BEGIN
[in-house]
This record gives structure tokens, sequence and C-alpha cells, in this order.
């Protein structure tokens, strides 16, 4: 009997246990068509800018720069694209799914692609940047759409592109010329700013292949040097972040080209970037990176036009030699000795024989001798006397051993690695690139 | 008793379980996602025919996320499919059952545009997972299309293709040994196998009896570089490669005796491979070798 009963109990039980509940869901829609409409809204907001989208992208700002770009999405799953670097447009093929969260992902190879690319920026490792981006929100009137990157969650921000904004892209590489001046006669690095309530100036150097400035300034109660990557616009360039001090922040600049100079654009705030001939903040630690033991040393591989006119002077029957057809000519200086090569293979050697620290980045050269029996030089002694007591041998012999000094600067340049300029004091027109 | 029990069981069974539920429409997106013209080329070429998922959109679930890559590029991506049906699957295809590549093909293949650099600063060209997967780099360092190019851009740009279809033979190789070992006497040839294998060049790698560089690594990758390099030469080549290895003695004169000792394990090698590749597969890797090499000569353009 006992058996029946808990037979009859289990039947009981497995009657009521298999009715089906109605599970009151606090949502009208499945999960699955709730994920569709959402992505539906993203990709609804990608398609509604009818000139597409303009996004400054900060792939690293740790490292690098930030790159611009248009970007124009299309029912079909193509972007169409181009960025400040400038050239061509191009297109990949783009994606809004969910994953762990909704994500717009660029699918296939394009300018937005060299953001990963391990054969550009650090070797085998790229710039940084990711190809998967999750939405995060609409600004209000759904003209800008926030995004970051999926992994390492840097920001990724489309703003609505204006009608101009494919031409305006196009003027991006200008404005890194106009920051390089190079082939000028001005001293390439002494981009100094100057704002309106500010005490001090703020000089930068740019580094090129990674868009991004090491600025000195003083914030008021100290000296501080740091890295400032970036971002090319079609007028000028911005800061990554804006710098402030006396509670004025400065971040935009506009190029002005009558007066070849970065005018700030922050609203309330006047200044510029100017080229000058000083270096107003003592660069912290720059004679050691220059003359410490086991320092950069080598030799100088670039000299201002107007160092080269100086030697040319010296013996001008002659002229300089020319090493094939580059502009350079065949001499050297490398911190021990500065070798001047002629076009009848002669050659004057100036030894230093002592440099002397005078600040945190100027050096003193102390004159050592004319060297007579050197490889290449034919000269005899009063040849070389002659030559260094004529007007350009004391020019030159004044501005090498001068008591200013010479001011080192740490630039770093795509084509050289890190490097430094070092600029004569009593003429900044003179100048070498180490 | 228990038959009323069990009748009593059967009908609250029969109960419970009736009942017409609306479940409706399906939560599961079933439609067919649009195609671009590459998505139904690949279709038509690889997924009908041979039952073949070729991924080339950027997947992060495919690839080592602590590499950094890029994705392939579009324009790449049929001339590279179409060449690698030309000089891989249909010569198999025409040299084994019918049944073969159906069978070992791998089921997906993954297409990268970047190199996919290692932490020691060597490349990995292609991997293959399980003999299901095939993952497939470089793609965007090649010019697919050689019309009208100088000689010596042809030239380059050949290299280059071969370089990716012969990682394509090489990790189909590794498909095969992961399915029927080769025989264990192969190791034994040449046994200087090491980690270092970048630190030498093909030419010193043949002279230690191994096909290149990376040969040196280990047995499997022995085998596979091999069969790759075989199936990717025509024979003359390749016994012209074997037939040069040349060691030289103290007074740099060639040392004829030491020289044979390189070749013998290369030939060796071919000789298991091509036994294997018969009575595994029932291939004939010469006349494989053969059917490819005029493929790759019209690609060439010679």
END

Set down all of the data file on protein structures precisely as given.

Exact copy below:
[in-house]
This record gives structure tokens, sequence and C-alpha cells, in this order.
């Protein structure tokens, strides 16, 4: 009997246990068509800018720069694209799914692609940047759409592109010329700013292949040097972040080209970037990176036009030699000795024989001798006397051993690695690139 | 008793379980996602025919996320499919059952545009997972299309293709040994196998009896570089490669005796491979070798 009963109990039980509940869901829609409409809204907001989208992208700002770009999405799953670097447009093929969260992902190879690319920026490792981006929100009137990157969650921000904004892209590489001046006669690095309530100036150097400035300034109660990557616009360039001090922040600049100079654009705030001939903040630690033991040393591989006119002077029957057809000519200086090569293979050697620290980045050269029996030089002694007591041998012999000094600067340049300029004091027109 | 029990069981069974539920429409997106013209080329070429998922959109679930890559590029991506049906699957295809590549093909293949650099600063060209997967780099360092190019851009740009279809033979190789070992006497040839294998060049790698560089690594990758390099030469080549290895003695004169000792394990090698590749597969890797090499000569353009 006992058996029946808990037979009859289990039947009981497995009657009521298999009715089906109605599970009151606090949502009208499945999960699955709730994920569709959402992505539906993203990709609804990608398609509604009818000139597409303009996004400054900060792939690293740790490292690098930030790159611009248009970007124009299309029912079909193509972007169409181009960025400040400038050239061509191009297109990949783009994606809004969910994953762990909704994500717009660029699918296939394009300018937005060299953001990963391990054969550009650090070797085998790229710039940084990711190809998967999750939405995060609409600004209000759904003209800008926030995004970051999926992994390492840097920001990724489309703003609505204006009608101009494919031409305006196009003027991006200008404005890194106009920051390089190079082939000028001005001293390439002494981009100094100057704002309106500010005490001090703020000089930068740019580094090129990674868009991004090491600025000195003083914030008021100290000296501080740091890295400032970036971002090319079609007028000028911005800061990554804006710098402030006396509670004025400065971040935009506009190029002005009558007066070849970065005018700030922050609203309330006047200044510029100017080229000058000083270096107003003592660069912290720059004679050691220059003359410490086991320092950069080598030799100088670039000299201002107007160092080269100086030697040319010296013996001008002659002229300089020319090493094939580059502009350079065949001499050297490398911190021990500065070798001047002629076009009848002669050659004057100036030894230093002592440099002397005078600040945190100027050096003193102390004159050592004319060297007579050197490889290449034919000269005899009063040849070389002659030559260094004529007007350009004391020019030159004044501005090498001068008591200013010479001011080192740490630039770093795509084509050289890190490097430094070092600029004569009593003429900044003179100048070498180490 | 228990038959009323069990009748009593059967009908609250029969109960419970009736009942017409609306479940409706399906939560599961079933439609067919649009195609671009590459998505139904690949279709038509690889997924009908041979039952073949070729991924080339950027997947992060495919690839080592602590590499950094890029994705392939579009324009790449049929001339590279179409060449690698030309000089891989249909010569198999025409040299084994019918049944073969159906069978070992791998089921997906993954297409990268970047190199996919290692932490020691060597490349990995292609991997293959399980003999299901095939993952497939470089793609965007090649010019697919050689019309009208100088000689010596042809030239380059050949290299280059071969370089990716012969990682394509090489990790189909590794498909095969992961399915029927080769025989264990192969190791034994040449046994200087090491980690270092970048630190030498093909030419010193043949002279230690191994096909290149990376040969040196280990047995499997022995085998596979091999069969790759075989199936990717025509024979003359390749016994012209074997037939040069040349060691030289103290007074740099060639040392004829030491020289044979390189070749013998290369030939060796071919000789298991091509036994294997018969009575595994029932291939004939010469006349494989053969059917490819005029493929790759019209690609060439010679």